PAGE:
Little, Brown, and Company. Boston. 1886. First edition. Hardback, octavo; green buckram-bound boards with gilt titles to front board and spine, top edge black. 129 pages. With 10 plates with hand-coloured colour samples and 7 plates of outline illustrations hors texte at rear. English. 215 x 145mm. 0.5kg. . Good; light shelf wear, light rubbing to board edges and spine ends, rubbing to spine title; dustiness to top edge, occasional spotting to first few pages, lacking the title leaves for Plate III & XI; from the library of 'James Backhouse, Jun., York' with his ex libris.
Robert Ridgway (1850-1929) was an American expert ornithologist and did much throughout his life to create systems for the universal classification of birds. When the present volume was published in 1886 he was curator of the Department of Birds at the Smithsonian. The principal aim of the book was to present a nomenclature of colour specifically adapted for naturalists, be they professional or amateur, and to create a standard for different hues, tints and shades. A secondary intention was to standardise descriptive terminology for ornithologists. The book is clearly divided into two sections. In the first part 'A Nomenclature of Colors' the text looks at the principles of colour and provides colour suggestions for animal and botanical artists. There then follows a table with over 300 colours translated into seven different languages - English, Latin, German, French, Spanish, Italian, and Norwegian and Danish. Of these colours, 186 are sampled on 9 plates. The samples are hand-painted using paints from Winsor & Newton of London and Schoenfeld & Co. Of Dusseldorf. Ridgway purposefully used these paint suppliers, rightly believing that their superior quality would ensure that the colours remain fresh and accurate. An additional plate depicts two triangles of primary and secondary colour combinations. The second part of the book 'Ornithologists' Compendium' includes an extensive fifty-eight page 'Glossary of Technical Terms used in Descriptive Ornithology' and a conversion table for inches to millimetres. The text is supported by a further 7 plates with line drawings, executed by the author's brother John Ridgway after Robert's originals. The drawings depict the anatomy of birds, and feather and eggs shapes. On publication Ridgway's book was embraced by fellow expert and amateur naturalists, especially amongst ornithologists, and it continues to be referenced today. Colour historian Patrick Baty refers to it as 'one of the first and most important colour systems for bird identification.' The book's success led Ridgway to publish a much-expanded edition focussed on colour nomenclature in 1912 under the title Color Standards and Color Nomenclature. Copies of this earlier 1886 edition are scarcer than the later 1912 work, with copies rarely appearing for sale.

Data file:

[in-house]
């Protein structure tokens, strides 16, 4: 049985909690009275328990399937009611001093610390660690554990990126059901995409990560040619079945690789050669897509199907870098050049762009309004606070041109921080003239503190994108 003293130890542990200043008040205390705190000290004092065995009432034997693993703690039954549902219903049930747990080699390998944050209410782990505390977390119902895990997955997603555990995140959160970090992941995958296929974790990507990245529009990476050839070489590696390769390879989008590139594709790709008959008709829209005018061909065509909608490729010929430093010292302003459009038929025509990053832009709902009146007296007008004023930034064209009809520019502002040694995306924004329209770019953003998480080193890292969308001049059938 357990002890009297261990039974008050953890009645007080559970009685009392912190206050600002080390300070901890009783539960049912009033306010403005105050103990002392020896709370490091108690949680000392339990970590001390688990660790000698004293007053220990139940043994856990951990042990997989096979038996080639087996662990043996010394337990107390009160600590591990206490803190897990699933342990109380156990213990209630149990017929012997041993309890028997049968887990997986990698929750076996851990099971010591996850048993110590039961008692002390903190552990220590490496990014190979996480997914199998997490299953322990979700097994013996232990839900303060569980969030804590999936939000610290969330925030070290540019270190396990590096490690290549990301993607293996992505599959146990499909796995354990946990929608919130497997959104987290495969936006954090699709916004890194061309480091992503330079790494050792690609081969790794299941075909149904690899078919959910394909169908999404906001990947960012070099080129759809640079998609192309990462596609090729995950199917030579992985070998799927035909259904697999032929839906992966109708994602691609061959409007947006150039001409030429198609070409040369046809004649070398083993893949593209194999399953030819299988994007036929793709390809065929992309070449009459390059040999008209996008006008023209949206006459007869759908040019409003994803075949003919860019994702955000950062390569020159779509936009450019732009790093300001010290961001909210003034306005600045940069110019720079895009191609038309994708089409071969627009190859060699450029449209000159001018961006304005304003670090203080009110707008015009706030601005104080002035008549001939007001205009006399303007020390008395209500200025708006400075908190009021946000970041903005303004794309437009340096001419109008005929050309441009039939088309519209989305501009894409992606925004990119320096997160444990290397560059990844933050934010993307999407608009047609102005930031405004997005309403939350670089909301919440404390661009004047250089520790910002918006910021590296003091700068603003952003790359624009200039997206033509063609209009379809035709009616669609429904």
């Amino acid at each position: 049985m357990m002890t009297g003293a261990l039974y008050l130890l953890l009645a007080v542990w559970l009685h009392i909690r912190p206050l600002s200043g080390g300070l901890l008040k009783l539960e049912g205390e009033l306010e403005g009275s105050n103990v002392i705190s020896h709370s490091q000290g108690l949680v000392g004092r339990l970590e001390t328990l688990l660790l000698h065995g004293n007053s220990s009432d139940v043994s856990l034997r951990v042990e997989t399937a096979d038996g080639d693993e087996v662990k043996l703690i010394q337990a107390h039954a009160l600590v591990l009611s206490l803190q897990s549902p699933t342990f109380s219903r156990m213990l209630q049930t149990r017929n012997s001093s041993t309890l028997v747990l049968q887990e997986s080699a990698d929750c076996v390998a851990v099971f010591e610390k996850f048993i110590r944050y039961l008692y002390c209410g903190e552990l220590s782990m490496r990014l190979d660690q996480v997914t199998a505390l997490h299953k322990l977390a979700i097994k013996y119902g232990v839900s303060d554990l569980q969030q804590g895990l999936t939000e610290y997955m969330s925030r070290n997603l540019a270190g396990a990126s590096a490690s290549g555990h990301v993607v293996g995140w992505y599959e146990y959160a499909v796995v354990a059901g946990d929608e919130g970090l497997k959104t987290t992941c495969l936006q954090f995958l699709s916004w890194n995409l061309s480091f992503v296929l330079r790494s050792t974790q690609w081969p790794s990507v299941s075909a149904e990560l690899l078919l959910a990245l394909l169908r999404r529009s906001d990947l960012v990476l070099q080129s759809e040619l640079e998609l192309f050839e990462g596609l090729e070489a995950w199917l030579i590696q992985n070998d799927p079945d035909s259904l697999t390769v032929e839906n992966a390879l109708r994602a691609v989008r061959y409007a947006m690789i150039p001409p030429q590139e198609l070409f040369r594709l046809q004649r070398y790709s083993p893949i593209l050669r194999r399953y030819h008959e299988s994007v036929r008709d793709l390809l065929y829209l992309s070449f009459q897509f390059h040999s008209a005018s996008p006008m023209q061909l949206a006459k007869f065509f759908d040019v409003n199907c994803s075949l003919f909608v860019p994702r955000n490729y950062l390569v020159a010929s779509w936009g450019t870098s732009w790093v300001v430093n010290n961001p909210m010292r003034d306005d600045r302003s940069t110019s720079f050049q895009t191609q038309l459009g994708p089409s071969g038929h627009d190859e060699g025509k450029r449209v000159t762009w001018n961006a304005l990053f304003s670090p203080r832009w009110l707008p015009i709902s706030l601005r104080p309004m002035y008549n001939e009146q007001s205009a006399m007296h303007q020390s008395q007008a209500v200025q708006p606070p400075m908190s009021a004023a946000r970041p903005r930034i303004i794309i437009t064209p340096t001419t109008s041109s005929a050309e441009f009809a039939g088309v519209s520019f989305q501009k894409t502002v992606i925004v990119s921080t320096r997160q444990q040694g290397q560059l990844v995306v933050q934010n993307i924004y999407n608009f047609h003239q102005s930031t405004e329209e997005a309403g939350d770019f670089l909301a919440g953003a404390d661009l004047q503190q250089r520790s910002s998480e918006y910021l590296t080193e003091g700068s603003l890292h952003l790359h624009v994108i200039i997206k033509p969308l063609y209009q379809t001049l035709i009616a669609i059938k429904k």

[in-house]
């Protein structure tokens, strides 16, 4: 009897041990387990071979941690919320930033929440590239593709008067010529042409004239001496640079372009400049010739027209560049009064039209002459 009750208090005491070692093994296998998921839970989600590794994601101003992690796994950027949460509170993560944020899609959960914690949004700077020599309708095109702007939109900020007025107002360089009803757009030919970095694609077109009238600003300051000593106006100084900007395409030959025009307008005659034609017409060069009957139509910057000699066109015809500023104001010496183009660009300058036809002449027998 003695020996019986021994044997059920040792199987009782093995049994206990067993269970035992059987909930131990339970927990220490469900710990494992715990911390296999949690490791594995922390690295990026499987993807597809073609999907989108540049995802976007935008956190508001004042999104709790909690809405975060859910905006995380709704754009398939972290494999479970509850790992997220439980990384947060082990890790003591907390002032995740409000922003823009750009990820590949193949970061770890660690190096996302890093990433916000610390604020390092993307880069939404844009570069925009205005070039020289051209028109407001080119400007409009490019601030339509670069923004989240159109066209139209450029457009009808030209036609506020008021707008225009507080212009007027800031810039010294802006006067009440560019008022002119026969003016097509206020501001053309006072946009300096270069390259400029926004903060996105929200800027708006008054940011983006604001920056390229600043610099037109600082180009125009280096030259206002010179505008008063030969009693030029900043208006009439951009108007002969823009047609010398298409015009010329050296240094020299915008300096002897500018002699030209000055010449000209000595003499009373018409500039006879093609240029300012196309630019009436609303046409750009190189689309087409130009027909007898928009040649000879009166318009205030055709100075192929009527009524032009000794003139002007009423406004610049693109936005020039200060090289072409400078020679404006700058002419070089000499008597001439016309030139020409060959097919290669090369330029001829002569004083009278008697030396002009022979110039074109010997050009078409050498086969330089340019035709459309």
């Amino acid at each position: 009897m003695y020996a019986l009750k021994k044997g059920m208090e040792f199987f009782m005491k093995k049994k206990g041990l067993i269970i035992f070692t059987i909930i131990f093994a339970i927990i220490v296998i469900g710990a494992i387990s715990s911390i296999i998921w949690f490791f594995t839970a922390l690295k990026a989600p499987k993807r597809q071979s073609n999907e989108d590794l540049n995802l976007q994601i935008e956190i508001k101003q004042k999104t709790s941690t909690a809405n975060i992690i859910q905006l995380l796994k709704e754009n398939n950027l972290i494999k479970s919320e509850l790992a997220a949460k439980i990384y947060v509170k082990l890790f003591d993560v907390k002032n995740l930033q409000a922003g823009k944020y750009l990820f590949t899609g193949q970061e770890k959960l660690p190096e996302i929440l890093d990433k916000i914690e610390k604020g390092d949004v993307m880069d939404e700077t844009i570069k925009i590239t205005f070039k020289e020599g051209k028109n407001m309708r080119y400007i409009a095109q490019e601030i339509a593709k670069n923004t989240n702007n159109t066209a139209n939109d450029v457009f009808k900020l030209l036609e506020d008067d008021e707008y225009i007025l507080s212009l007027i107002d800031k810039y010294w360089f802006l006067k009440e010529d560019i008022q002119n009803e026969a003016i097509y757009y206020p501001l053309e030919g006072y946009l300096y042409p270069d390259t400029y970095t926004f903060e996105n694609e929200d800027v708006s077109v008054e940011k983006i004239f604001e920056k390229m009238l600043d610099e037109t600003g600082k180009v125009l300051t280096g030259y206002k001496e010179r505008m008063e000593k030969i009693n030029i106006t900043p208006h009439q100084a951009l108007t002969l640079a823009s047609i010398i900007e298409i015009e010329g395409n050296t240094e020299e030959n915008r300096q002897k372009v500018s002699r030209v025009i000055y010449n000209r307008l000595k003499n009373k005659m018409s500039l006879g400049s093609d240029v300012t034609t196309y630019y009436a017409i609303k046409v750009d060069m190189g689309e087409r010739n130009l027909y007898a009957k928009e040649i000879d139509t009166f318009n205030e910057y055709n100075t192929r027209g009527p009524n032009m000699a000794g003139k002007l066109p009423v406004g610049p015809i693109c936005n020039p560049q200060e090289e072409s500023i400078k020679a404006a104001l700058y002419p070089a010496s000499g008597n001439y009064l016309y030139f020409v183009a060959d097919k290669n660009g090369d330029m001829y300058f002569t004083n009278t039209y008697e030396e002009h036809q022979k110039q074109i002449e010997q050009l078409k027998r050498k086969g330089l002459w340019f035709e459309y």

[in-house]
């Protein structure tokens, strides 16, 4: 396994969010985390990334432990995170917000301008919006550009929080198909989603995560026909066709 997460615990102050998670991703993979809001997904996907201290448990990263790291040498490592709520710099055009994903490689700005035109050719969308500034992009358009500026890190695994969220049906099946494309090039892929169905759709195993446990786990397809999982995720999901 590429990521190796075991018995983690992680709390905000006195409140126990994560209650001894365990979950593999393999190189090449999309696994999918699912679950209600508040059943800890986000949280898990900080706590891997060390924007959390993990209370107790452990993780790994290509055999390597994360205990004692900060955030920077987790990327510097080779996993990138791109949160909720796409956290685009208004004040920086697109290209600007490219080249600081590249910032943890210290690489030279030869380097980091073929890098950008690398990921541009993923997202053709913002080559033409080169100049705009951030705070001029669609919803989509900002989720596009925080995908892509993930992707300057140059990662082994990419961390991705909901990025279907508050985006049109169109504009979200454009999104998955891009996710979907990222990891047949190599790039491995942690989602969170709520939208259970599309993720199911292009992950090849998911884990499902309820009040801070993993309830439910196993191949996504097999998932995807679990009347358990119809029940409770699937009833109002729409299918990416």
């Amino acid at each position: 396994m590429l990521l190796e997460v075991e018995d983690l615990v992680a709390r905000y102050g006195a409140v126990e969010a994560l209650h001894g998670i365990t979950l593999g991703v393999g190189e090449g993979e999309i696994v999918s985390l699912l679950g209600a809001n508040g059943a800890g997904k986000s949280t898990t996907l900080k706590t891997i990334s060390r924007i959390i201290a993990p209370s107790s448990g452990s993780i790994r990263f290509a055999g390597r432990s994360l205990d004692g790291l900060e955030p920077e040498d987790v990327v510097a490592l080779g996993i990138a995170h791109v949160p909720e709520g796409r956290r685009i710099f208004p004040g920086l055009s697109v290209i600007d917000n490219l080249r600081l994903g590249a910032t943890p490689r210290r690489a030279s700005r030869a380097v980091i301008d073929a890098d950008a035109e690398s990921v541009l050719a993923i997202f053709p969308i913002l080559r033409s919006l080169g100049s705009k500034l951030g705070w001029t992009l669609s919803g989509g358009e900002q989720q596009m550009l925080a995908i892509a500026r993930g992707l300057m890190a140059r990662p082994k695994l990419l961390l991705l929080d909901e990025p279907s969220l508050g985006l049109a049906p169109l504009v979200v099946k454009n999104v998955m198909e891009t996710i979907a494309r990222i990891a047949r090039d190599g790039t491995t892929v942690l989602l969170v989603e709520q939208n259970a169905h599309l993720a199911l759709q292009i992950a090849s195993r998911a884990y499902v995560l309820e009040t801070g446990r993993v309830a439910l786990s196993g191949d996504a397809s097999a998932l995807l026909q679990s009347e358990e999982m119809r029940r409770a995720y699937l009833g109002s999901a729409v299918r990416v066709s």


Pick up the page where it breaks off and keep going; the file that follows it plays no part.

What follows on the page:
[Further reading: Baty, Patrick, 'The Anatomy of Colour', Thames & Hudson, 2017, pp. 244-49]